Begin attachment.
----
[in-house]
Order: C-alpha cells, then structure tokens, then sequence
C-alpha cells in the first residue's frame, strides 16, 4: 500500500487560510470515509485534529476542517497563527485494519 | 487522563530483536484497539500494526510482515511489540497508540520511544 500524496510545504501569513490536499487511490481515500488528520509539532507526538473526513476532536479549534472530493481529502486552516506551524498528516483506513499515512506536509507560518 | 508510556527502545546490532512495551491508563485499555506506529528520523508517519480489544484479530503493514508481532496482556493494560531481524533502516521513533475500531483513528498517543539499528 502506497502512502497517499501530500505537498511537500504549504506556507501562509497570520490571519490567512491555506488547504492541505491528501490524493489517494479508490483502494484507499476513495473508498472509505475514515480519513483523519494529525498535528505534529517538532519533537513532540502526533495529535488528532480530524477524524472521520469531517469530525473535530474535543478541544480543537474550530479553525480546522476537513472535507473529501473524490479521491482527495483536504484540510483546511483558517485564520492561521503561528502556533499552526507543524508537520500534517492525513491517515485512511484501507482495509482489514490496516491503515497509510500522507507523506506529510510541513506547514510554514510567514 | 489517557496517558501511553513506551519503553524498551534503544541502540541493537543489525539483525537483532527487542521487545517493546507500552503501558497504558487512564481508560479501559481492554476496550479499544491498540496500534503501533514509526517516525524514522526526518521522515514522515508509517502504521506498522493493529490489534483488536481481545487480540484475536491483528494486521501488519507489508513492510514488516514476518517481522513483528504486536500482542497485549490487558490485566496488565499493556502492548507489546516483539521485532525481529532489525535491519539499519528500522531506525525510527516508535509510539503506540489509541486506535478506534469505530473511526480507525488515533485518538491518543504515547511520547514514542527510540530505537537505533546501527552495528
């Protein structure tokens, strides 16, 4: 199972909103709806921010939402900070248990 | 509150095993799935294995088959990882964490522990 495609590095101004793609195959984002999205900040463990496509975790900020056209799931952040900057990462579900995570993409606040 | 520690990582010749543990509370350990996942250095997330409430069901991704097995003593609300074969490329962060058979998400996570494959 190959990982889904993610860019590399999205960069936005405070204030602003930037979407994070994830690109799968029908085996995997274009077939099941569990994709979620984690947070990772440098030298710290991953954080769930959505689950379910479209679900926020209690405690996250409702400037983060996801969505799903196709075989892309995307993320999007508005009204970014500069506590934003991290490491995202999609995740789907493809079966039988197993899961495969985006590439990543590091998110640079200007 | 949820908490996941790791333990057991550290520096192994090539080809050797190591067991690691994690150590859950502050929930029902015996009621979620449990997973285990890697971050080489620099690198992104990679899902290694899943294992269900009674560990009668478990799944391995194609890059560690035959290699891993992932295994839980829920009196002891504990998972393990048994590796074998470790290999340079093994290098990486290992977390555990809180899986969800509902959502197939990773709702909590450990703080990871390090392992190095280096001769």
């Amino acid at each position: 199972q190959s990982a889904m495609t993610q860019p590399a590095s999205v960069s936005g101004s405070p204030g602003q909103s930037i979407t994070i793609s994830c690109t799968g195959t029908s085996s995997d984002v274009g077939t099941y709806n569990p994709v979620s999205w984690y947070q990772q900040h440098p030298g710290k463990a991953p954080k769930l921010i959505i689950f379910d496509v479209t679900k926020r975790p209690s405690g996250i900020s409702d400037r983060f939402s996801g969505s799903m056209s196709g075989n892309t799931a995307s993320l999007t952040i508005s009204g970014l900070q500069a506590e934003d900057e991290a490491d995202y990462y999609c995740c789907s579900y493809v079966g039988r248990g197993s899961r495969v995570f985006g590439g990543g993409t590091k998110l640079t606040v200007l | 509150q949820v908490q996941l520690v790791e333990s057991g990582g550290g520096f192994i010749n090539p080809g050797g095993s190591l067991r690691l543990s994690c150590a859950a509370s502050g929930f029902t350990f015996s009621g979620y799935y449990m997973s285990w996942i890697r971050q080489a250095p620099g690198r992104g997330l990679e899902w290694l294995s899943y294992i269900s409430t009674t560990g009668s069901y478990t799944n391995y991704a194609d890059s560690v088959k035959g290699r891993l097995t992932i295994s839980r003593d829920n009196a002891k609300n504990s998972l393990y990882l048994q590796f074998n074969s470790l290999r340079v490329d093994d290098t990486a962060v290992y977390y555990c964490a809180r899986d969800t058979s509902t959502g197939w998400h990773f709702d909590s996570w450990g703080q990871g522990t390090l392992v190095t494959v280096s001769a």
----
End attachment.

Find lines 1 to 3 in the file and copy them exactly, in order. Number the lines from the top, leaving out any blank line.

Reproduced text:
[in-house]
Order: C-alpha cells, then structure tokens, then sequence
C-alpha cells in the first residue's frame, strides 16, 4: 500500500487560510470515509485534529476542517497563527485494519 | 487522563530483536484497539500494526510482515511489540497508540520511544 500524496510545504501569513490536499487511490481515500488528520509539532507526538473526513476532536479549534472530493481529502486552516506551524498528516483506513499515512506536509507560518 | 508510556527502545546490532512495551491508563485499555506506529528520523508517519480489544484479530503493514508481532496482556493494560531481524533502516521513533475500531483513528498517543539499528 502506497502512502497517499501530500505537498511537500504549504506556507501562509497570520490571519490567512491555506488547504492541505491528501490524493489517494479508490483502494484507499476513495473508498472509505475514515480519513483523519494529525498535528505534529517538532519533537513532540502526533495529535488528532480530524477524524472521520469531517469530525473535530474535543478541544480543537474550530479553525480546522476537513472535507473529501473524490479521491482527495483536504484540510483546511483558517485564520492561521503561528502556533499552526507543524508537520500534517492525513491517515485512511484501507482495509482489514490496516491503515497509510500522507507523506506529510510541513506547514510554514510567514 | 489517557496517558501511553513506551519503553524498551534503544541502540541493537543489525539483525537483532527487542521487545517493546507500552503501558497504558487512564481508560479501559481492554476496550479499544491498540496500534503501533514509526517516525524514522526526518521522515514522515508509517502504521506498522493493529490489534483488536481481545487480540484475536491483528494486521501488519507489508513492510514488516514476518517481522513483528504486536500482542497485549490487558490485566496488565499493556502492548507489546516483539521485532525481529532489525535491519539499519528500522531506525525510527516508535509510539503506540489509541486506535478506534469505530473511526480507525488515533485518538491518543504515547511520547514514542527510540530505537537505533546501527552495528